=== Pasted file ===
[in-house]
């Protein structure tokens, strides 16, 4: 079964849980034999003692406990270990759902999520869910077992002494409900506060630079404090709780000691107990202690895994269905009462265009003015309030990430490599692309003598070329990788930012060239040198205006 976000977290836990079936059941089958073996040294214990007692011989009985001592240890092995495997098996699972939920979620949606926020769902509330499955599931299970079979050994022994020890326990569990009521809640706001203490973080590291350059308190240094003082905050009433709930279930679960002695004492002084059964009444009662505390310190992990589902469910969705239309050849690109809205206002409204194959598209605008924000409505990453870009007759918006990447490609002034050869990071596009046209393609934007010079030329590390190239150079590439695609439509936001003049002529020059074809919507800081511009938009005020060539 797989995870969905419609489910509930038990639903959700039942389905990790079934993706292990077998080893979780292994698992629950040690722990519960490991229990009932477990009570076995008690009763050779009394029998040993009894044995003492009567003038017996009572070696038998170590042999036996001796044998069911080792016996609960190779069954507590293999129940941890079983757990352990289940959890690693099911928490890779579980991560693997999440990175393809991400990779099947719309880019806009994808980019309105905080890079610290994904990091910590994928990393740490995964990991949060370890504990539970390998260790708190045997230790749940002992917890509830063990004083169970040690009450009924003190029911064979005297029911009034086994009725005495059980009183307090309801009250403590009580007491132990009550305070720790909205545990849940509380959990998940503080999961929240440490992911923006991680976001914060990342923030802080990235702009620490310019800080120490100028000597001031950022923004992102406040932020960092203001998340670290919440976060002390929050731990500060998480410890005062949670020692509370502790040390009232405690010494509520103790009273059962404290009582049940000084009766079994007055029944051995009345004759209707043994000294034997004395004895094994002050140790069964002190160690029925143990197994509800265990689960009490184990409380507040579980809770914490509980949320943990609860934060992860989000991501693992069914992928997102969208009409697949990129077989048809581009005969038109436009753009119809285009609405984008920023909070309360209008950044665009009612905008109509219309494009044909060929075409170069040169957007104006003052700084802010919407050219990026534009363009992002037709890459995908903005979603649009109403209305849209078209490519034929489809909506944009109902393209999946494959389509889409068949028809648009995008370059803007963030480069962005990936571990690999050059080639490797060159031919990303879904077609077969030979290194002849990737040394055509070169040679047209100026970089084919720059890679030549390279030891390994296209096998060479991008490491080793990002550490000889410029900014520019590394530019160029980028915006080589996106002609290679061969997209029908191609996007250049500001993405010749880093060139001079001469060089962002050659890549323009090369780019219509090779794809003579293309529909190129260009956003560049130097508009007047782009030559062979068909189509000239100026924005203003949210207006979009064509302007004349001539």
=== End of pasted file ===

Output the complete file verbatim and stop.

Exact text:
[in-house]
């Protein structure tokens, strides 16, 4: 079964849980034999003692406990270990759902999520869910077992002494409900506060630079404090709780000691107990202690895994269905009462265009003015309030990430490599692309003598070329990788930012060239040198205006 976000977290836990079936059941089958073996040294214990007692011989009985001592240890092995495997098996699972939920979620949606926020769902509330499955599931299970079979050994022994020890326990569990009521809640706001203490973080590291350059308190240094003082905050009433709930279930679960002695004492002084059964009444009662505390310190992990589902469910969705239309050849690109809205206002409204194959598209605008924000409505990453870009007759918006990447490609002034050869990071596009046209393609934007010079030329590390190239150079590439695609439509936001003049002529020059074809919507800081511009938009005020060539 797989995870969905419609489910509930038990639903959700039942389905990790079934993706292990077998080893979780292994698992629950040690722990519960490991229990009932477990009570076995008690009763050779009394029998040993009894044995003492009567003038017996009572070696038998170590042999036996001796044998069911080792016996609960190779069954507590293999129940941890079983757990352990289940959890690693099911928490890779579980991560693997999440990175393809991400990779099947719309880019806009994808980019309105905080890079610290994904990091910590994928990393740490995964990991949060370890504990539970390998260790708190045997230790749940002992917890509830063990004083169970040690009450009924003190029911064979005297029911009034086994009725005495059980009183307090309801009250403590009580007491132990009550305070720790909205545990849940509380959990998940503080999961929240440490992911923006991680976001914060990342923030802080990235702009620490310019800080120490100028000597001031950022923004992102406040932020960092203001998340670290919440976060002390929050731990500060998480410890005062949670020692509370502790040390009232405690010494509520103790009273059962404290009582049940000084009766079994007055029944051995009345004759209707043994000294034997004395004895094994002050140790069964002190160690029925143990197994509800265990689960009490184990409380507040579980809770914490509980949320943990609860934060992860989000991501693992069914992928997102969208009409697949990129077989048809581009005969038109436009753009119809285009609405984008920023909070309360209008950044665009009612905008109509219309494009044909060929075409170069040169957007104006003052700084802010919407050219990026534009363009992002037709890459995908903005979603649009109403209305849209078209490519034929489809909506944009109902393209999946494959389509889409068949028809648009995008370059803007963030480069962005990936571990690999050059080639490797060159031919990303879904077609077969030979290194002849990737040394055509070169040679047209100026970089084919720059890679030549390279030891390994296209096998060479991008490491080793990002550490000889410029900014520019590394530019160029980028915006080589996106002609290679061969997209029908191609996007250049500001993405010749880093060139001079001469060089962002050659890549323009090369780019219509090779794809003579293309529909190129260009956003560049130097508009007047782009030559062979068909189509000239100026924005203003949210207006979009064509302007004349001539």